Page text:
In stark contrast with the last festive season, when the Prime Minister was forced to accept the resignation of his trusted lieutenant - then Secretary of State for Trade and Industry - after his pounds 373,000 home loan from his fellow minister Geoffrey Robinson was revealed, Mr Mandelson is likely to be the chief beneficiary of any rejigging.
Westminster insiders believe the Prime Minister will overhaul his Cabinet in the spring. The reshuffle could also determine the futures of the embattled Deputy Prime Minister, John Prescott, and the Foreign Secretary, Robin Cook. Some senior figures believe it will finally complete the shift from Labour to New Labour in the Cabinet, almost certainly spelling the end for other left-wingers, such as Clare Short.
"Mandelson is the one to watch. The Prime Minister was very swift to invite him back into the fold and now that his powers in Ulster are going to be reduced he will undoubtedly be looking to move him into a key position," one member of the Government said.
Informed sources believe the key to the next reshuffle will be to scrap the individual secretaries of state presiding over the devolved Scotland, Wales and Northern Ireland - and appoint a Minister for the Isles with responsibility at Westminster for all three areas. Some MPs are predicting that this will be Mr Blair's cue to move Mr Mandelson into a more prestigious job.
Mr Prescott is seen as a liability in his huge Department of the Environment, Transport and the Regions but is a crucial link between the Prime Minister and the grass roots of the Labour Party. He will answer the criticism that the department is too big for one man to oversee by announcing that Lord Macdonald of Tradeston, the Minister for Transport, will take over the day-to-day management of the portfolio.
Speculation is now mounting that he will be able to retain his high profile in the party, perhaps in a new role that keeps him in the Cabinet by combining the job of party chairman with his title of Deputy Prime Minister.
Responsibility for policy would be shifted to another minister. The Minister for the Cabinet Office, Mo Mowlam, had been tipped to do a similar job, such as the party chairmanship, during her time in charge of Northern Ireland. Dr Mowlam was reluctant to give up the reins in Ulster and is understood to be disaffected with her new job as the "link woman" between the various government departments.
Yesterday, the popular minister became the focus of speculation that she plans to quit the Cabinet altogether after landing a pounds 350,000 book deal with the publisher HarperCollins. The book is expected to tell the story of Dr Mowlam's rise up the political ranks, her battle against a brain tumour and her time as Secretary of State for Northern Ireland.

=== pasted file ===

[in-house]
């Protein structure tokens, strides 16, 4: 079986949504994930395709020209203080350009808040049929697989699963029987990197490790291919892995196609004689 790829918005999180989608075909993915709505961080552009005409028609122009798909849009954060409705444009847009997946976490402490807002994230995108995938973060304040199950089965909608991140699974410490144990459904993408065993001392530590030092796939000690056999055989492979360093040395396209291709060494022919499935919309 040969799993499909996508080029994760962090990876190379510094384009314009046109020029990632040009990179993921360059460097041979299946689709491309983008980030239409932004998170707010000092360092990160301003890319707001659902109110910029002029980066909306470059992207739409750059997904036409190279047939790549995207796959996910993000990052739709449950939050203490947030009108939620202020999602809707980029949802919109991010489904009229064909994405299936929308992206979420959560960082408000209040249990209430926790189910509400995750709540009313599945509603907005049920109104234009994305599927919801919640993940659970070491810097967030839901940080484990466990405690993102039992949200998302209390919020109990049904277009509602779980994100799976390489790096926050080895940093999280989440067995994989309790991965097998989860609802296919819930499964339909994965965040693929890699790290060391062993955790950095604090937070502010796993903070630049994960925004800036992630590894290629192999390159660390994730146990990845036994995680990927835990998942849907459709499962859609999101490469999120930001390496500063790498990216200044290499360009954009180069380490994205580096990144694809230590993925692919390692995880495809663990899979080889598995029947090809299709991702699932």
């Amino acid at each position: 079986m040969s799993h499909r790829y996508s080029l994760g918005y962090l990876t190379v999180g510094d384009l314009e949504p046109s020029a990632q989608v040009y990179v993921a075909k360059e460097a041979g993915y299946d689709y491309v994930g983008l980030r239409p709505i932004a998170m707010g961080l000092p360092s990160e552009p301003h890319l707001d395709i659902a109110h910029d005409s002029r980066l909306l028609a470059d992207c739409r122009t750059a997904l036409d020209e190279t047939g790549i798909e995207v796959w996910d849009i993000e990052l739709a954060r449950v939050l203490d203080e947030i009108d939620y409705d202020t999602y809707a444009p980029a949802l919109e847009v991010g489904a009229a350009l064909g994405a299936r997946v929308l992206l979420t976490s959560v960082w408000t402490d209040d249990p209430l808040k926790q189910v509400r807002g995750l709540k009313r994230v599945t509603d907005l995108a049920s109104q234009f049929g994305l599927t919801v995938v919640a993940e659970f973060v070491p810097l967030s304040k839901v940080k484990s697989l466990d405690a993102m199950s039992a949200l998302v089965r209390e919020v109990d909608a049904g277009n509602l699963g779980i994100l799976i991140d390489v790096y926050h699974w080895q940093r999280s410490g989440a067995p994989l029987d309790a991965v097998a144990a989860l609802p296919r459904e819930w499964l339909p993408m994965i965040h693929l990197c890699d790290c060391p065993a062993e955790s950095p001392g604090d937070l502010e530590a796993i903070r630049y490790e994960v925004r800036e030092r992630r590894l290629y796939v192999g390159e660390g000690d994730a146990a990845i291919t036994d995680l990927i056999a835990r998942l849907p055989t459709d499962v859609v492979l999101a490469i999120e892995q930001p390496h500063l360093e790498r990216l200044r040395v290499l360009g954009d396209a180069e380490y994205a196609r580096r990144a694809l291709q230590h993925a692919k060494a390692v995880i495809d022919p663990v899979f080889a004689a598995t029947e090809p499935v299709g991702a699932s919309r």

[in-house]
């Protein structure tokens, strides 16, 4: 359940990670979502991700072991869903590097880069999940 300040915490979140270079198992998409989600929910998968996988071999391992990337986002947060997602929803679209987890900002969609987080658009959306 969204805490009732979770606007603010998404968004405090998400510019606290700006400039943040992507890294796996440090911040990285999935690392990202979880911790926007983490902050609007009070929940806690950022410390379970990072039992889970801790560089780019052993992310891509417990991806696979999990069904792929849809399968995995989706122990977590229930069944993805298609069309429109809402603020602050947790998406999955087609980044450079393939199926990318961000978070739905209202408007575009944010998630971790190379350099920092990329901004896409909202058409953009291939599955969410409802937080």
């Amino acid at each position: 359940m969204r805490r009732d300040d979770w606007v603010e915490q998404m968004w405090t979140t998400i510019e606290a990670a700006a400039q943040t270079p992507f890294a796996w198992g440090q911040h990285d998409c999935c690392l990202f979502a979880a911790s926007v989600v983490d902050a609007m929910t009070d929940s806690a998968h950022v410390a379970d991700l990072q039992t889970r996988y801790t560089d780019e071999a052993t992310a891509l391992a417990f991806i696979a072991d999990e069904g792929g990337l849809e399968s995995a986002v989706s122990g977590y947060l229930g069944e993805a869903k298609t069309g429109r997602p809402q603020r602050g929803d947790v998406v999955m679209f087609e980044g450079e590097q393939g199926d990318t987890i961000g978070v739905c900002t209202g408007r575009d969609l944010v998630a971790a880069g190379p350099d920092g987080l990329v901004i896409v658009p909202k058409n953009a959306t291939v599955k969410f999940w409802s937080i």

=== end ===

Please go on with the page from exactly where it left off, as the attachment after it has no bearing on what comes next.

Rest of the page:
TONY BLAIR'S CHRISTMAS PUZZLE
THE CHRISTMAS parlour game at Chequers - a cross between musical chairs and Rubik's cube - could present a tricky series of conundrums for the Prime Minister.
THE PETER PROBLEM
The breakthrough in the Northern Ireland peace process last week was a triumph for Peter Mandelson, even though he had been in the job for just weeks. Setting up the new Executive meant that he lost responsibility for much of the administration while retaining control over law and order and security.
THE PRESCOTT PROBLEM
John Prescott is seen as vulnerable after the furore surrounding the Government's transport policy. He is to give day-to-day responsibility for transport to a member of his ministerial team, Lord Macdonald of Tradeston, this week after a fortnight of criticism from Labour's back benches over his plans to privatise the air traffic control system, his retreat on Railtrack's involvement in London Underground and hints that he may compromise on plans for 1.1 million new homes in the South-east.
THE GORDON PROBLEM
Downing Street, of course, denies that Mr Blair's one-time leadership rival, Gordon Brown, is a problem at all and he is certain to stay on as Chancellor. But the Blair-Brown saga could affect allies of the Chancellor, such as the Minister for Agriculture, Nick Brown, who is currently battling with the continuing French ban on British beef. He could find himself moving offices again, having already been shipped out of the Chief Whip's office after the controversial Gordon Brown biography, which suggested a rift between the Chancellor and the Prime Minister.
THE MO PROBLEM
This problem - denied by No 10 - revolves around the current Minister for the Cabinet Office's apparent dissatisfaction with her new job. Dr Mowlam is known to have loved her post as Secretary of State for Northern Ireland and admitted it had been a wrench to leave, despite her reported problems with the leadership of the Ulster Unionist Party.